4. A clear communications plan must be developed and thoroughly implemented to inform parishioners of all the components of reopening, including the suggested age limitation, the reservation system, and all safety protocols required while attending. This will support a smooth process and compliance with regathering requirements for parishioners.
5. The reservation system will require weekly management as reservations are confirmed, seats are assigned, and unforeseen changes occur, requiring a significant amount of time. This may require hiring a part-time person to consistently complete the tasks.
6. Disinfecting the church must be done every week, requiring a significant amount of time. Because the committee has identified a non-toxic disinfectant, it is not necessary to hire a specialized vendor to do this task. Bathrooms must also be disinfected, and the committee has identified appropriate products for use on Sunday mornings and for cleaning during the week.
7. The committee recommends that a cleaning company be engaged to clean and polish all wooden pews in the church with a Guardsman product that provides surface protection. The committee invested considerable energy in trying to determine how to disinfect the church without damaging the fragile surfaces on the aged wood of the pews. Using the Guardsman product initially and then periodically as needed, supports this goal. The plant-based disinfectant can then be sprayed on all high touch surfaces and left to dry.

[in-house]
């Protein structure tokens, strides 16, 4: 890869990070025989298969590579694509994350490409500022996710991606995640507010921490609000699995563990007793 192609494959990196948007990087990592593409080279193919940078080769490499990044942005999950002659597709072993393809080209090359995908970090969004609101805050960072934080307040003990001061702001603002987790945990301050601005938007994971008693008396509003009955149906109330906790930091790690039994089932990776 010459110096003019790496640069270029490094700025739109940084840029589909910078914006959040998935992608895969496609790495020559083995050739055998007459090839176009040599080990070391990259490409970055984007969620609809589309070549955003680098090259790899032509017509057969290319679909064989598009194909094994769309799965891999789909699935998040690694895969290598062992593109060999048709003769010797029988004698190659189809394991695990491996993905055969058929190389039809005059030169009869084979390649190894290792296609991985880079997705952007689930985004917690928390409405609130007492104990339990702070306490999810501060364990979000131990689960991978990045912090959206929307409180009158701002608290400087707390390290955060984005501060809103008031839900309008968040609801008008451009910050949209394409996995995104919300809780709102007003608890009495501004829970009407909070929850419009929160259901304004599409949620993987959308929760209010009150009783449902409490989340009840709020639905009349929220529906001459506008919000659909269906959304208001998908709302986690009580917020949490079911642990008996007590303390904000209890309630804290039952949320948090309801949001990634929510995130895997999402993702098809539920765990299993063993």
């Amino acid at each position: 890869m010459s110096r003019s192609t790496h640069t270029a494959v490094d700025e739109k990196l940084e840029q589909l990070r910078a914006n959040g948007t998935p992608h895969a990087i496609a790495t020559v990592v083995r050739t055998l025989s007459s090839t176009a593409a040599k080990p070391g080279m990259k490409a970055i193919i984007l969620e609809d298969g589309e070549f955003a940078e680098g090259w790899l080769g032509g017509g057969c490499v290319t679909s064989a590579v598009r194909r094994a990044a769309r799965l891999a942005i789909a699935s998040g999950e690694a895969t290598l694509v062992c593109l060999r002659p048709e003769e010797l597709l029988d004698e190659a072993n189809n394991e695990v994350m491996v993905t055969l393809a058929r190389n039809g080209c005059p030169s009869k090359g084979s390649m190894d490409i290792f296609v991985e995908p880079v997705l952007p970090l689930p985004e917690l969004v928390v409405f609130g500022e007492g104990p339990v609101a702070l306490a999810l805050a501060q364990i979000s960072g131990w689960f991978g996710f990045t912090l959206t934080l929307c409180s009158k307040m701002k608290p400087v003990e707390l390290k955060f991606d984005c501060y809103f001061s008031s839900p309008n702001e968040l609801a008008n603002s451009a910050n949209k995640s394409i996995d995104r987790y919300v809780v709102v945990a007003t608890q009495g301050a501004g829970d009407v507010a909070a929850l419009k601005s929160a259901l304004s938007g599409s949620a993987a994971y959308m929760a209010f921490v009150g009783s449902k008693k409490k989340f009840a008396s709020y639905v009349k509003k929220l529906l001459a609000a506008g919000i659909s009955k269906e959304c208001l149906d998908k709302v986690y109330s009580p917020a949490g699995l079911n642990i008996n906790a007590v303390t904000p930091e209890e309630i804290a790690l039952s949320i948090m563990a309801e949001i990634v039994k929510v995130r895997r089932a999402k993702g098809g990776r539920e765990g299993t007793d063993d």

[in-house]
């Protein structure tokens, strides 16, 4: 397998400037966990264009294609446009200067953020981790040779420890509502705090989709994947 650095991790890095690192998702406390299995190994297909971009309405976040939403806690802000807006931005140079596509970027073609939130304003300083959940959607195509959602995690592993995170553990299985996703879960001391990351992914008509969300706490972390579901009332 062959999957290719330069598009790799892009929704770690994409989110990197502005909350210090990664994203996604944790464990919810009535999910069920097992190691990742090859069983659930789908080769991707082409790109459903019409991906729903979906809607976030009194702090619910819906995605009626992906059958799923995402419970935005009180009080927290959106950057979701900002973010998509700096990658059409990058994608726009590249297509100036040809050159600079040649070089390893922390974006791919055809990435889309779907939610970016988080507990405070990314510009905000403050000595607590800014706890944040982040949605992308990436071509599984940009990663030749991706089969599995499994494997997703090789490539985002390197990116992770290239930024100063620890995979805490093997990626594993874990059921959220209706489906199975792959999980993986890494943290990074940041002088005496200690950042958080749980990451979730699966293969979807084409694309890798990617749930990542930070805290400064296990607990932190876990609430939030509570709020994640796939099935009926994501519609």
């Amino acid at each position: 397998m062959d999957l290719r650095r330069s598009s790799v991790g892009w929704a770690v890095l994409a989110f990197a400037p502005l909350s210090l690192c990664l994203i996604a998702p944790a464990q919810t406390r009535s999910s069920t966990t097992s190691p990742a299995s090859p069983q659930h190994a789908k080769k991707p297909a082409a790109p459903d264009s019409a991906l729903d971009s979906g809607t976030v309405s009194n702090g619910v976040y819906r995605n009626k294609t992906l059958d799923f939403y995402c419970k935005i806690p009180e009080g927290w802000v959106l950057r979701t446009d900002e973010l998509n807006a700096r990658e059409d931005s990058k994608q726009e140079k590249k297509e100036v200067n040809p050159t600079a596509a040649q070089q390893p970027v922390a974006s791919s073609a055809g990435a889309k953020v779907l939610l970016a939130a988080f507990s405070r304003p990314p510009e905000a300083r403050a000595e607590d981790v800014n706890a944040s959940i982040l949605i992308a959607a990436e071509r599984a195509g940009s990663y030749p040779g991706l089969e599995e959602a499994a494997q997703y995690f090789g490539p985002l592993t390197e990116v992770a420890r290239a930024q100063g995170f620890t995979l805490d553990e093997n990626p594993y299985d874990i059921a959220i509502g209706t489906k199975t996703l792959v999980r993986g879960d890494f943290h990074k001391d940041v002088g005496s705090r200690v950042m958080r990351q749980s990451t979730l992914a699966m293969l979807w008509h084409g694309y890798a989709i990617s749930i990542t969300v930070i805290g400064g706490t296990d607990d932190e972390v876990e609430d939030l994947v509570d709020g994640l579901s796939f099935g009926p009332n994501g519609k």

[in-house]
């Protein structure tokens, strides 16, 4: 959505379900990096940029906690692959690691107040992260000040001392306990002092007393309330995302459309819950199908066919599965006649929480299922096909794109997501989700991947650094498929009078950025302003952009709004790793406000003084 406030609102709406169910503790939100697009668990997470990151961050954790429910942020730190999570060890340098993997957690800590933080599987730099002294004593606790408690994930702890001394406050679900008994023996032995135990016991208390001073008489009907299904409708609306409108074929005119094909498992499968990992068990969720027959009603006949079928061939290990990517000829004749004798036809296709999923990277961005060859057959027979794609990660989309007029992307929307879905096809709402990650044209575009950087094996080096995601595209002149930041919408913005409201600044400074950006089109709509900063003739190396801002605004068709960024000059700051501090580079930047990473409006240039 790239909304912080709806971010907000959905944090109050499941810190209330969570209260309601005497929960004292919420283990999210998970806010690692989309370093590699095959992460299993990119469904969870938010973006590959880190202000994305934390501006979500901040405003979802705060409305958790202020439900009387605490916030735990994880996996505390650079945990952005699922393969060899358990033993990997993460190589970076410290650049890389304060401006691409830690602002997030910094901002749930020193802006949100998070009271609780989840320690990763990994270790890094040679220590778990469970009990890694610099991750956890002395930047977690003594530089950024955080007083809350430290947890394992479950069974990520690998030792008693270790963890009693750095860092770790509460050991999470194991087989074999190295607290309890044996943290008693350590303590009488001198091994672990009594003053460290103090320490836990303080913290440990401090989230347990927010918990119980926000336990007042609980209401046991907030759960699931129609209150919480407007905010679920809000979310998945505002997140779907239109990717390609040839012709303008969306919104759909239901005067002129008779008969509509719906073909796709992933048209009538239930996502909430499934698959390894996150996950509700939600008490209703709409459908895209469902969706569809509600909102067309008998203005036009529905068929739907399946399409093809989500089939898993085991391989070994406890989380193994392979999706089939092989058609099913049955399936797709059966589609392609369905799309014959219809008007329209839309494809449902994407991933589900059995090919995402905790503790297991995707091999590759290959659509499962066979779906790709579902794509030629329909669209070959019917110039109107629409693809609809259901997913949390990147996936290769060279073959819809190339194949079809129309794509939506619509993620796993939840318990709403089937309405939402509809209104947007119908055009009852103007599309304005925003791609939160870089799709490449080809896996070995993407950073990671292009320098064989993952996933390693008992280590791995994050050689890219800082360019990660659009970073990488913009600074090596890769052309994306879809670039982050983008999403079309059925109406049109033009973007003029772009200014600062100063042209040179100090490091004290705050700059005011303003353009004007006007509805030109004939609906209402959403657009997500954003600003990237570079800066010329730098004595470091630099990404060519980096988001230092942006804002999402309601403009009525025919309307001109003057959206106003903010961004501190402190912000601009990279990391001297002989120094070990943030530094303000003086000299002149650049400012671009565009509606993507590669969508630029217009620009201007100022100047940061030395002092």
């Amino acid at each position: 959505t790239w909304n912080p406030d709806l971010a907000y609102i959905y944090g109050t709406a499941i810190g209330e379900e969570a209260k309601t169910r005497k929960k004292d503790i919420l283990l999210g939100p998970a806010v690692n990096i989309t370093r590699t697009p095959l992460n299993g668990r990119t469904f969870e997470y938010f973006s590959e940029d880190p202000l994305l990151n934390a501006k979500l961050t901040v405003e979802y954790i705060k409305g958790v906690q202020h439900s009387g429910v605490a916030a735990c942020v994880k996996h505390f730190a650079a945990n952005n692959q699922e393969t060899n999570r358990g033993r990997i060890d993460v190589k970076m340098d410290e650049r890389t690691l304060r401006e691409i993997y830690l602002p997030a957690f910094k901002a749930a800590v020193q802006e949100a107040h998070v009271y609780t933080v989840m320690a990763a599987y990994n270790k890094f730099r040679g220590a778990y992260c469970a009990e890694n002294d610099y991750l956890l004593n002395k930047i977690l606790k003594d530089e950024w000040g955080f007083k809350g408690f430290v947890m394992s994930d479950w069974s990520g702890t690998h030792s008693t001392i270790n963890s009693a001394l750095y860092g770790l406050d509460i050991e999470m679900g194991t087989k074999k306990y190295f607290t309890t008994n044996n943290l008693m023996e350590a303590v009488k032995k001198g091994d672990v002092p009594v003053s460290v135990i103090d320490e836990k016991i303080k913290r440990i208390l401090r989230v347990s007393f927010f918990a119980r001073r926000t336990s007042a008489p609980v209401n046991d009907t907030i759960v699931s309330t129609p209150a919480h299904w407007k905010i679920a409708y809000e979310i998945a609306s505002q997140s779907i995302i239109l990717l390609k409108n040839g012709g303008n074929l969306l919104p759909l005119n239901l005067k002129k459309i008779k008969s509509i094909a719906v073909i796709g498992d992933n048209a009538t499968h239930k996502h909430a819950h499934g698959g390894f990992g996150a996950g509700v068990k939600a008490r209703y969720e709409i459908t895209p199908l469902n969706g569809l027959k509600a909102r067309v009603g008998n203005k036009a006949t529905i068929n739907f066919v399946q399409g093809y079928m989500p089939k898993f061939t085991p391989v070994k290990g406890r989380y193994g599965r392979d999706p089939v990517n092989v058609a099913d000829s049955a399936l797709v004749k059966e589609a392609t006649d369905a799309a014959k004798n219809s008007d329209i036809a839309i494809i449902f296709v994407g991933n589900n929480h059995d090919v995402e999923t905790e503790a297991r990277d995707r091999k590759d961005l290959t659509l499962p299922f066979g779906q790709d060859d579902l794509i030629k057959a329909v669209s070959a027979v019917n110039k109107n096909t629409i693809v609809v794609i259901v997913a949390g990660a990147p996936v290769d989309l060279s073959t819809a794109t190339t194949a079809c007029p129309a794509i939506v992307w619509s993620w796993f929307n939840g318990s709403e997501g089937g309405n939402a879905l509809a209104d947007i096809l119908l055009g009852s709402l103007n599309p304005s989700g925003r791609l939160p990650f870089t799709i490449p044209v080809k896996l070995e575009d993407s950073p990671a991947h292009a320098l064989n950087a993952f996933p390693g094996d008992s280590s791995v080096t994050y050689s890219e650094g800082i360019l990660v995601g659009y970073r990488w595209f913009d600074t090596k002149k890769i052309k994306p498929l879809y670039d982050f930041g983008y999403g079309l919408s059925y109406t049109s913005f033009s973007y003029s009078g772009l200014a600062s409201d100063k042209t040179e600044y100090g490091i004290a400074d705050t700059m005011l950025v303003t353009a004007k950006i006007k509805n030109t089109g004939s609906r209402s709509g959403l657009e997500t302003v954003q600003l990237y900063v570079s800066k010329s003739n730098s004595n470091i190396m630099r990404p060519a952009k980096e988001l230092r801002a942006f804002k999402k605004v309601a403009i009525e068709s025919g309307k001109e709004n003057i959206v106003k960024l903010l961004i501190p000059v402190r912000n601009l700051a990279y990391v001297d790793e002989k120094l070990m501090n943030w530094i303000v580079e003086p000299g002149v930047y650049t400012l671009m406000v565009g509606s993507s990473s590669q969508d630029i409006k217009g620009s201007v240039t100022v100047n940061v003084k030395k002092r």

8. Modifications to the ventilation system, as recommended in the engineering report, must be implemented to support creating the safest environment possible, particularly because airborne virus is currently thought to be a much more significant source of infection than surface contact.
9. Modifications to the current live streaming equipment should be made to create a structure for streaming services now and post-pandemic, clear the center aisle is equipment, adding additional units of seating for parishioners, improve the quality of live streaming for those who cannot attend, and create a safer environment for the volunteers operating the equipment and for parishioners.
10. Consideration should be given to hiring a security person for at least the first four weeks of regathering, when seating is most limited, and it is unknown how parishioners and others might react to the extraordinary circumstances of worship. Several options for financial consideration are included on the budget page.
11. Consideration should be given to both pastoral and practical issues when deciding whether the reservation system is available to the public or is only accessible to parishioners.